Common steps and sub-activities
Looking at shiny objects
This was one of the purposes of the ‘crystal ball’ in gypsy ‘fortune telling’ – the images invoked in the trance state were superimposed on the ball in ‘the mind’s eye’.
The mind is confused by the images – the reflections and internal images. But you have to stare at them for a while to still the Reasoning system, which means that ultimately the real mechanism by which this works is Sensory deprivation.
Jacob Boehme, on one occasion, passed into a trance through gazing at a burnished pewter dish. He then found he could ‘look into the principles and deepest foundation of things’ .
Two old books published in the 1800s - Andrew Lang’s ‘The Making of Religion – Chapter V – Crystal Visions, Savage and Civilised’; and A Goodrich-Freer’s ‘Recent Experiments in Crystal Vision’, both provide examples of the crystal being used in this way.
If you get an hallucination, it is superimposed on the crystal itself. In a way, the crystal acts like a screen on which the hallucination can be projected. As such the use of a crystal ball has a great advantage over the other methods because one can get images with a crystal ball, with some of the other Befuddling methods you will not obtain an image because you are having to use your eyes to provide the input needed to Befuddle.
I found crystal to be especially effective – if we take the number of observations - but other objects mentioned within this category include glass balls, mirrors [see mirror gazing and hall of mirrors], a drop of blood or ink, and various objects having a reflective surface such as beryl or other gems, the blade of a sword, a ball of polished stone or even the nail polished finger nail!
So effective was the crystal ball in the Middle Ages that it was banned by the Christian Church as “the work of evil spirits”, and the Specularii – as they were then called – were looked upon as heretics and treated accordingly. They continued, however, to flourish, and the art lingered on till the sixteenth century, when it received a new impetus and reached its highest development in the hands of the famous Dr John Dee (1527-1608), whose ‘shew-stone’ is now to be seen in the British Museum. His seer – a man named Kelly – professed not only to see various spirits in the crystal, but also to hear them speak, and long conversations were carried on with them.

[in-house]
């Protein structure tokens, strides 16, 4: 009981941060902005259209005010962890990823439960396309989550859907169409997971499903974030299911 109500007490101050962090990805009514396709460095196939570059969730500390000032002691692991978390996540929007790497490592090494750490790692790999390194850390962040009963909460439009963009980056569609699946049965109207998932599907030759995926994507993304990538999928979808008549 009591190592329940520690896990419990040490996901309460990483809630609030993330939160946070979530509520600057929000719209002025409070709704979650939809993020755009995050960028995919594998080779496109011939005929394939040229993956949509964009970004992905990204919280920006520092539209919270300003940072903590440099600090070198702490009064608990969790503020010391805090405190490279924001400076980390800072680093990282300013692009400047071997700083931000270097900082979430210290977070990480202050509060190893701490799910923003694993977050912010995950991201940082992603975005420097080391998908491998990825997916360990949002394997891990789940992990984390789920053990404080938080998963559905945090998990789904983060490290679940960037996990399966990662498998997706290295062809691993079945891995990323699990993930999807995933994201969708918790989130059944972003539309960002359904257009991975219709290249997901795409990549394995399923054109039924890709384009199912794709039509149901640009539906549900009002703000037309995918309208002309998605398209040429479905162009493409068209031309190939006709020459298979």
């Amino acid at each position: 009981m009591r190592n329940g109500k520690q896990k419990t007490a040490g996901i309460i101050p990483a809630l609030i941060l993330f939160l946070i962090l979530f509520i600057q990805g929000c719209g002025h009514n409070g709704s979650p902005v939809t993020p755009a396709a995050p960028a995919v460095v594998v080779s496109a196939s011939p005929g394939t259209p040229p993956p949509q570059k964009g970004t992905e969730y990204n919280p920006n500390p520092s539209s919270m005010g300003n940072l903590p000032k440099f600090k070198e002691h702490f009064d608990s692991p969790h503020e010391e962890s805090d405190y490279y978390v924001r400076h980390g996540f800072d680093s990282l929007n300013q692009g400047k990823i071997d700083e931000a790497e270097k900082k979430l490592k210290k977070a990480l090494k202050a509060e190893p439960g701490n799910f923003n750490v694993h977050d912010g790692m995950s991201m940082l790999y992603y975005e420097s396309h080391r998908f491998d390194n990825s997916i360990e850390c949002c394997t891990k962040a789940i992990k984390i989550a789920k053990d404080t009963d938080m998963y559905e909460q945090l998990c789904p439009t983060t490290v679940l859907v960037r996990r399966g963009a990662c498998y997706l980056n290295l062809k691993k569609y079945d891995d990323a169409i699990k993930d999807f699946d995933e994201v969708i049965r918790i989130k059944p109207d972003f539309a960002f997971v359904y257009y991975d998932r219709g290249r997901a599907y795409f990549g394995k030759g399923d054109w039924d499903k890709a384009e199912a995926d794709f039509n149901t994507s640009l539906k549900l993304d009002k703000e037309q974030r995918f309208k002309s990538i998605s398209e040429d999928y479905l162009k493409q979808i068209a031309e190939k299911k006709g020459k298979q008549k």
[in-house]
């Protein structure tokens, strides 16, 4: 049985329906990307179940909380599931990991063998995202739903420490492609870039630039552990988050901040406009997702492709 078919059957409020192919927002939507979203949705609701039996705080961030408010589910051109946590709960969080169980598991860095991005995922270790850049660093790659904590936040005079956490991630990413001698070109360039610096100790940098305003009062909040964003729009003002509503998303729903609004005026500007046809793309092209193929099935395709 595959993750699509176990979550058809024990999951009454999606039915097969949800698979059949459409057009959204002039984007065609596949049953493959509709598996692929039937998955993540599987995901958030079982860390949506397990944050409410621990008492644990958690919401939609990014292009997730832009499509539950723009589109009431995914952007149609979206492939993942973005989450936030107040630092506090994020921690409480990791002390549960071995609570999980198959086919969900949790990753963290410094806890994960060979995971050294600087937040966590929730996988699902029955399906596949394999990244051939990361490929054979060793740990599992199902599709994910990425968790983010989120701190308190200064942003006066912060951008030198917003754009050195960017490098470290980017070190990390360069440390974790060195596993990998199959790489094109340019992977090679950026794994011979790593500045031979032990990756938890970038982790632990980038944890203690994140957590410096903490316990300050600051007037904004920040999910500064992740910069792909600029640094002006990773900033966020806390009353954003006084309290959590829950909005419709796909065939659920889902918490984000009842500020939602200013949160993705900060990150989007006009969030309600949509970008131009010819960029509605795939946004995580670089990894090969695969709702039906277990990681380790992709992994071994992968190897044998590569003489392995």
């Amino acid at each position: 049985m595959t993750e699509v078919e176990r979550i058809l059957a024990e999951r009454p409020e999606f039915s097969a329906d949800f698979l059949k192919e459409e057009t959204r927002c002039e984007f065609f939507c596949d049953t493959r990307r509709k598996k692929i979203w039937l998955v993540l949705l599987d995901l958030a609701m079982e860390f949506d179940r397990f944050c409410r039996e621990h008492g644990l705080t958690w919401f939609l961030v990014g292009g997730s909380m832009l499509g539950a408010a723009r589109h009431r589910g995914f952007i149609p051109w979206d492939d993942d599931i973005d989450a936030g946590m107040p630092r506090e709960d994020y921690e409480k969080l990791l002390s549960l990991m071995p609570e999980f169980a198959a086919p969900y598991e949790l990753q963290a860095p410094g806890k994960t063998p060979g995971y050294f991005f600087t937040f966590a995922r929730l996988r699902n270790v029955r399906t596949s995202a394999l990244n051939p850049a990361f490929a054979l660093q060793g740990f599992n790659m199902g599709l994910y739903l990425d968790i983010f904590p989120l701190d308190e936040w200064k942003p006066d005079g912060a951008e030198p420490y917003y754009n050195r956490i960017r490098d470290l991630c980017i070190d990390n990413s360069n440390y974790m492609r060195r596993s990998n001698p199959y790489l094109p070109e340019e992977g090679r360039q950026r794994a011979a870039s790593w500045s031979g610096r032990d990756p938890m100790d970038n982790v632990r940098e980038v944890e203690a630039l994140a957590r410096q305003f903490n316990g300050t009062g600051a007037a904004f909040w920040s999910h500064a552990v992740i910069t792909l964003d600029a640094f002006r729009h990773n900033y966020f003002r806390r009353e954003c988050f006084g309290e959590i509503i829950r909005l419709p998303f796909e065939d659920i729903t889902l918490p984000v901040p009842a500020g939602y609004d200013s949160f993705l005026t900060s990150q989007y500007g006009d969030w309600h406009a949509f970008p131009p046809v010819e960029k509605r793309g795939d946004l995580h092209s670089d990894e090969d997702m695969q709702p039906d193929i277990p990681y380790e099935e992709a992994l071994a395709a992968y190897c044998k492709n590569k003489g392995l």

But see John Dee’s description for a perhaps different slant on this.
Crystal visions, savage and civilised
Among savage methods of provoking hallucinations whence knowledge may be supernormally obtained, various forms of ‘crystal-gazing’ are the most curious. We find the habit of looking into water, usually in a vessel, preferably a glass vessel, among Red Indians (Lejeune), Romans (Varro, cited in Civitas Dei, ii, Africans of Fez (Leo Africanus); while Maoris use a drop of blood (Taylor), Egyptians use ink (Lane), and Australian savages employ a ball of polished stone, into which the seer ‘puts himself’ to descry the results of an expedition.
I have already given, in the Introduction, Ellis’s record of the Polynesian case. A hole being dug in the door of his house, and filled with water, the priest looks for a vision of the thief who has carried off stolen goods. The Polynesian theory is that the god carries the spirit of the thief over the water, in which it is reflected. Lejeune’s Red Indians make their patients gaze into the water, in which they will see the pictures of the things in the way of food or medicine that will do them good. In modern language, the instinctive knowledge existing implicitly in the patient’s subconsciousness is thus brought into the range of his ordinary consciousness.
One may add that treasure-seekers among the Huille-che ‘look earnestly’ for what they want to find ’into a smooth slab of black stone, which I suppose to be basalt.’
For the Iroquois, Mrs. Erminie Smith supplies information about the crystal. ’Placed in a gourd of water, it could render visible the apparition of a person who has bewitched another.’ She gives a case in European times of a medicine-man who found the witch’s habitat, but got only an indistinct view of her face. On a second trial he was successful.
Dr. Callaway gives the Zulu practice, where the chief ’sees what will happen by looking into the vessel.’ The Shamans of Siberia and Eastern Russia employ the same method.
Here, then, we find the belief that hallucinations can be induced by one or other form of crystal-gazing, in ancient Peru, on the other side of the continent among the Huille-che, in Fez, in Madagascar, in Siberia, among Apaches, Hurons, Iroquois, Australian black fellows, Maoris, and in Polynesia. This is assuredly a wide range of geographical distribution. We also find the practice in Greece (Pausanias, VII. xx, in Rome (Varro), in Egypt, and in India.
Though anthropologists have paid no attention to the subject, it was of course familiar to later Europe. ‘Miss X’ has traced it among early Christians, in early Councils, in episcopal condemnations of specularii, and so to Dr. Dee, under James VI.; Aubrey; the Regent d’Orléans in St. Simon’s Memoirs; the modern mesmerists (Gregory, Mayo) and the mid-Victorian spiritualists, who, as usual, explained the phenomena, in their prehistoric way, by ‘spirits.’ Till this lady examined the subject, nobody had thought of remarking that a belief so universal had probably some basis of facts, or nobody if we except two professors of chemistry and physiology, Drs. Gregory and Mayo.
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